It's a good boat in that it's shallower than many jons built today. I say that having looked at a number of the new models, and drooled over many of them. Alumacraft, for instance, makes a wide variety of jons that work nicely for duck hunting. G3, owned by Yamaha, also has a supurb offering. I may test one or more boats from these lines sometime in the future and report back.

For now, there's our jon, shown in the accompanying photo, with a fresh camou paint job. There are a lot of ways this can be done, some cheaper than others. Our method — actually, the boys did the painting — was  cheaper than most. I simply bought a can of Acetone from a hardware store and used this to clean off assorted scum on the boat (wear protective gloves when you use this stuff.) Then the boys, using about a dozen cans of camou spray paint I bought at Fleet Farm for about $3.79 a can, mixed tan, black and natural green to create the camou you see.

The colors are specially mixed to create a "flat'' non-glare appearance.

I think the boat looks pretty good, though if you're looking to do this yourself, you can spend more money, and do a more detailed job. Stencil kits are available at Cabela's, Gander Mountain and elsewhere, along with paint that is similar to the kind we bought at Fleet Farm. Chances are using these kits will give you a more professional look. But I'm not sure they'll hide the boat any better from ducks.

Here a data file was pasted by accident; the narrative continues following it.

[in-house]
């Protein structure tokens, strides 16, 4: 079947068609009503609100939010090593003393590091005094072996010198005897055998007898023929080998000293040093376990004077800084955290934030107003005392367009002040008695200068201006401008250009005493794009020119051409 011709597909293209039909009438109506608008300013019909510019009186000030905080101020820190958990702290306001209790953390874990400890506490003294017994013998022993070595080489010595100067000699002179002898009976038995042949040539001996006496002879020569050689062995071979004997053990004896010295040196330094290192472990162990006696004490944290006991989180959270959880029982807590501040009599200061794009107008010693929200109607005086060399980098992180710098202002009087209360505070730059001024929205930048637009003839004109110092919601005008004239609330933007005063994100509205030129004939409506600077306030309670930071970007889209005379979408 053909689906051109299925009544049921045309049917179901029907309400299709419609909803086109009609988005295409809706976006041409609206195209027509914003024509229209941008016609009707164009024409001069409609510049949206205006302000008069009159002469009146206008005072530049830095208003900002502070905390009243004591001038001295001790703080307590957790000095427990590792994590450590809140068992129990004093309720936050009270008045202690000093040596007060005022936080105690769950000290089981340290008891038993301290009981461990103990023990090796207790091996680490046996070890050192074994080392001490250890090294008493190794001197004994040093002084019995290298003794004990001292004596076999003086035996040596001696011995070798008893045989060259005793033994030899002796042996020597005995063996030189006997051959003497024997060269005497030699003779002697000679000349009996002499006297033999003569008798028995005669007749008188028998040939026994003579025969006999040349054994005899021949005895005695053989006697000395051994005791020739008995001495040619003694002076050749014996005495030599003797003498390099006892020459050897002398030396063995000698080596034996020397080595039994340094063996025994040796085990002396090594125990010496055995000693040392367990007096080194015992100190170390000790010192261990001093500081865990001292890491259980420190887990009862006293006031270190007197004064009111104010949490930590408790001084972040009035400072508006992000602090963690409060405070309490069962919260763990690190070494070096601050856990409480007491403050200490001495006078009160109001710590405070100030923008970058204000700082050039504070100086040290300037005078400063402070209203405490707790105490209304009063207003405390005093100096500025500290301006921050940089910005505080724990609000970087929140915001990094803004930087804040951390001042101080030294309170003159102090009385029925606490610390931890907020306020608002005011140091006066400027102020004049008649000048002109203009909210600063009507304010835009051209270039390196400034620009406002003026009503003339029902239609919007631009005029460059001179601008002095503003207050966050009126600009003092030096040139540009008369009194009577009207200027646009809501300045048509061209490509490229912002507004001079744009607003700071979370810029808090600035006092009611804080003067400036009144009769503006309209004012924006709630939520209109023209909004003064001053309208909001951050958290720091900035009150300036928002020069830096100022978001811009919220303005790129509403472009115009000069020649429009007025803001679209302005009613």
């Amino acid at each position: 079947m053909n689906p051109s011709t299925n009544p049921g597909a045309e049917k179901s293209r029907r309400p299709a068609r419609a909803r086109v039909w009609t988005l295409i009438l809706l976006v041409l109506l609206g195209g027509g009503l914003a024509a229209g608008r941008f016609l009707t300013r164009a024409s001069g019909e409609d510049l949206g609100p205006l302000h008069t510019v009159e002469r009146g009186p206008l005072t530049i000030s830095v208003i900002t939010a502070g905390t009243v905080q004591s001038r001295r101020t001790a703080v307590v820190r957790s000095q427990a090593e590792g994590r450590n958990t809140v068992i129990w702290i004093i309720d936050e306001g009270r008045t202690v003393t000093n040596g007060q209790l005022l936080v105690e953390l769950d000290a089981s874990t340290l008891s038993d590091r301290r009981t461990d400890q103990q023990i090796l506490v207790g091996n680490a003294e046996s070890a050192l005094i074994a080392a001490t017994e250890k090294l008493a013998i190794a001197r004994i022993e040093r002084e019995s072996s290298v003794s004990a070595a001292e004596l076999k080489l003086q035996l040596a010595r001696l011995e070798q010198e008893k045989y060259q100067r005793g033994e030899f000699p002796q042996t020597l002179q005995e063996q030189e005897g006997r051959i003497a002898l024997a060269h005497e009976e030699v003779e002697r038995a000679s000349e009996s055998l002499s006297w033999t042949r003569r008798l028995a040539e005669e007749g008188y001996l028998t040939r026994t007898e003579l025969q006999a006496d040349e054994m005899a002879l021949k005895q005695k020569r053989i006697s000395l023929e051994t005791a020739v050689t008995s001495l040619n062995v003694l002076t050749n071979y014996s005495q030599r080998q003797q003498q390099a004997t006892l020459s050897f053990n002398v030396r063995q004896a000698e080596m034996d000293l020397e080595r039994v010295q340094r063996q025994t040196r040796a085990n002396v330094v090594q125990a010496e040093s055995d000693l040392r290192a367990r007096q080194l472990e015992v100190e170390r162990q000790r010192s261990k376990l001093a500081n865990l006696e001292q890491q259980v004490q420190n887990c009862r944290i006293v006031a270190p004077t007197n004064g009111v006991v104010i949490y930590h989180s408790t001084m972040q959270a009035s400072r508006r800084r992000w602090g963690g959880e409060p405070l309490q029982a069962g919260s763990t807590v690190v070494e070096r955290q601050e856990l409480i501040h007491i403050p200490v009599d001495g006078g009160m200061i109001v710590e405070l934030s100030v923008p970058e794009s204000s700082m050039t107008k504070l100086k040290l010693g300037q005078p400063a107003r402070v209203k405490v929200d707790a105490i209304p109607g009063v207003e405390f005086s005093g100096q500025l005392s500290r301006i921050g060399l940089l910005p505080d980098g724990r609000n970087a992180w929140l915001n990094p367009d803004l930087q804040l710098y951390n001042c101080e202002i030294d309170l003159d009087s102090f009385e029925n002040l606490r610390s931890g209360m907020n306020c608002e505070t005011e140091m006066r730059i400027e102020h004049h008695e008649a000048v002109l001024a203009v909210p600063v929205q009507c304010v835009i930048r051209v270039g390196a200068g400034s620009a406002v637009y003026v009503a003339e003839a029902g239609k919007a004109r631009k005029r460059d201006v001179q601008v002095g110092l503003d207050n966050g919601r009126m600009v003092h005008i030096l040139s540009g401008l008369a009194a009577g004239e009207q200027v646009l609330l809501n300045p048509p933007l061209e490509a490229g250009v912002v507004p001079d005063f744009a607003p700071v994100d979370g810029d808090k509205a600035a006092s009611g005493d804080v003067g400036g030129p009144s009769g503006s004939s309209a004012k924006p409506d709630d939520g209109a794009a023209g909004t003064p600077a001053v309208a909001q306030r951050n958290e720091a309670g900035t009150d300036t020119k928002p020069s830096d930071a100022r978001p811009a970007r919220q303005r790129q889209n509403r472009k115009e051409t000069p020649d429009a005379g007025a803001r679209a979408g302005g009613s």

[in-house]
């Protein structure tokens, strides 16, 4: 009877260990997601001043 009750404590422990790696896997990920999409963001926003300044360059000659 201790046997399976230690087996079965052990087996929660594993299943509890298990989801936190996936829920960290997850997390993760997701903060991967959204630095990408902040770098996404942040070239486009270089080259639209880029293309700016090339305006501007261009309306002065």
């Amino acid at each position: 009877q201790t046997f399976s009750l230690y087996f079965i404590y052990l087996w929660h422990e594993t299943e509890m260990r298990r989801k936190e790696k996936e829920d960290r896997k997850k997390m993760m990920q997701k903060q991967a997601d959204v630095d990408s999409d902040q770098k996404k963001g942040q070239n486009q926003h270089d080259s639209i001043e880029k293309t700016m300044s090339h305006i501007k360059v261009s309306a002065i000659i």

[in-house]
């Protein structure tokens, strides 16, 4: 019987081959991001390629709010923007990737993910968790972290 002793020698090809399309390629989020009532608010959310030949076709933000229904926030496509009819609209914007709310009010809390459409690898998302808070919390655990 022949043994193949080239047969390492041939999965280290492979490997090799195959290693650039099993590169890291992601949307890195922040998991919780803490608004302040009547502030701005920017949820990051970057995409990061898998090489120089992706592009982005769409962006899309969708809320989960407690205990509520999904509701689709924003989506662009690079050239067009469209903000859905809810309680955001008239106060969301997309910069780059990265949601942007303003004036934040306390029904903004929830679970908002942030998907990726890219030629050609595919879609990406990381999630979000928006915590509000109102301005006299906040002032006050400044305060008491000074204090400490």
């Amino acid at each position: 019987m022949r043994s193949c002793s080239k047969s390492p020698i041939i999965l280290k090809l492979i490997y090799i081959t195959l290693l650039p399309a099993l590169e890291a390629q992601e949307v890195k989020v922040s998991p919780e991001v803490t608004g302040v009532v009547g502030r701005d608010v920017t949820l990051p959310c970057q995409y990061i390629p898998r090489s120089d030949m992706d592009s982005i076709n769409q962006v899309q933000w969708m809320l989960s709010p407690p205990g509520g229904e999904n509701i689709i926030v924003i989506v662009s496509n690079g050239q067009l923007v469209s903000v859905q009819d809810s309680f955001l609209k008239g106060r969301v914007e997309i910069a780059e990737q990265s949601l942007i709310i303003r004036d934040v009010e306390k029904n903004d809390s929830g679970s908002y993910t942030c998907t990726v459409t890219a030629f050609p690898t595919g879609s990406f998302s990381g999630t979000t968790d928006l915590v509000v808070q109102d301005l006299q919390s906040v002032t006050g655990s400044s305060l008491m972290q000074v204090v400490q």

We're not done with the boat. As you can see we've got a mud motor on it, in this case a 2000 Go Devil long tail. We bought it from a friend who wasn't using it, and have learned quite a bit about maintaining these rigs in the time since. More on that later.

As for the boat, we're going to rig it with a blind. We've done quite a bit of research about how to do this best, and think we have a plan that won't cost a lot of money. What I don't want is a cheap aluminum frame setup that can't take the abuse it will have to take from my two sons and me and our dogs.